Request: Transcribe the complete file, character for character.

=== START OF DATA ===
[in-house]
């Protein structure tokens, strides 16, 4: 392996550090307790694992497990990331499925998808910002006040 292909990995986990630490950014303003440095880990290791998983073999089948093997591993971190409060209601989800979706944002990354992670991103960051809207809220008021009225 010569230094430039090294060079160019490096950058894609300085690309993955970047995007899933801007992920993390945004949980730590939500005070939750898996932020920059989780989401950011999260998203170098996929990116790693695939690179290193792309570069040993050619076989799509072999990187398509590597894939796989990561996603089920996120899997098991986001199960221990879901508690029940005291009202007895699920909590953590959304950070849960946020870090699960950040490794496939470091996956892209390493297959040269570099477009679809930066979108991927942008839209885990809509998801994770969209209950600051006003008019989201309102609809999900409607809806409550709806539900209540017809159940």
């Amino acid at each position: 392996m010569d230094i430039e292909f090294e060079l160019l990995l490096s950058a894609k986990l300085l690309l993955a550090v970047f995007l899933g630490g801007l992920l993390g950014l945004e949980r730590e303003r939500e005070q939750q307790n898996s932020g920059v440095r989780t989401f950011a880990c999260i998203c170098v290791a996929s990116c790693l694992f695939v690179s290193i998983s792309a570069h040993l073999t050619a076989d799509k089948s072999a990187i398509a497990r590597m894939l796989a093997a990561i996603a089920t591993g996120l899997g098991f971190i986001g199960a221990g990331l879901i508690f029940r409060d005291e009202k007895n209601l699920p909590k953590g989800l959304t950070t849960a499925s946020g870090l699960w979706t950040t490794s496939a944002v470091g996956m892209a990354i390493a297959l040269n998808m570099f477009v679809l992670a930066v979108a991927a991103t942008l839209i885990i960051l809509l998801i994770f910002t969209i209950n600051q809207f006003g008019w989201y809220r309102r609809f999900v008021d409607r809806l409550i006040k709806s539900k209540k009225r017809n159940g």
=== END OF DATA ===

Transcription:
[in-house]
């Protein structure tokens, strides 16, 4: 392996550090307790694992497990990331499925998808910002006040 292909990995986990630490950014303003440095880990290791998983073999089948093997591993971190409060209601989800979706944002990354992670991103960051809207809220008021009225 010569230094430039090294060079160019490096950058894609300085690309993955970047995007899933801007992920993390945004949980730590939500005070939750898996932020920059989780989401950011999260998203170098996929990116790693695939690179290193792309570069040993050619076989799509072999990187398509590597894939796989990561996603089920996120899997098991986001199960221990879901508690029940005291009202007895699920909590953590959304950070849960946020870090699960950040490794496939470091996956892209390493297959040269570099477009679809930066979108991927942008839209885990809509998801994770969209209950600051006003008019989201309102609809999900409607809806409550709806539900209540017809159940």
């Amino acid at each position: 392996m010569d230094i430039e292909f090294e060079l160019l990995l490096s950058a894609k986990l300085l690309l993955a550090v970047f995007l899933g630490g801007l992920l993390g950014l945004e949980r730590e303003r939500e005070q939750q307790n898996s932020g920059v440095r989780t989401f950011a880990c999260i998203c170098v290791a996929s990116c790693l694992f695939v690179s290193i998983s792309a570069h040993l073999t050619a076989d799509k089948s072999a990187i398509a497990r590597m894939l796989a093997a990561i996603a089920t591993g996120l899997g098991f971190i986001g199960a221990g990331l879901i508690f029940r409060d005291e009202k007895n209601l699920p909590k953590g989800l959304t950070t849960a499925s946020g870090l699960w979706t950040t490794s496939a944002v470091g996956m892209a990354i390493a297959l040269n998808m570099f477009v679809l992670a930066v979108a991927a991103t942008l839209i885990i960051l809509l998801i994770f910002t969209i209950n600051q809207f006003g008019w989201y809220r309102r609809f999900v008021d409607r809806l409550i006040k709806s539900k209540k009225r017809n159940g």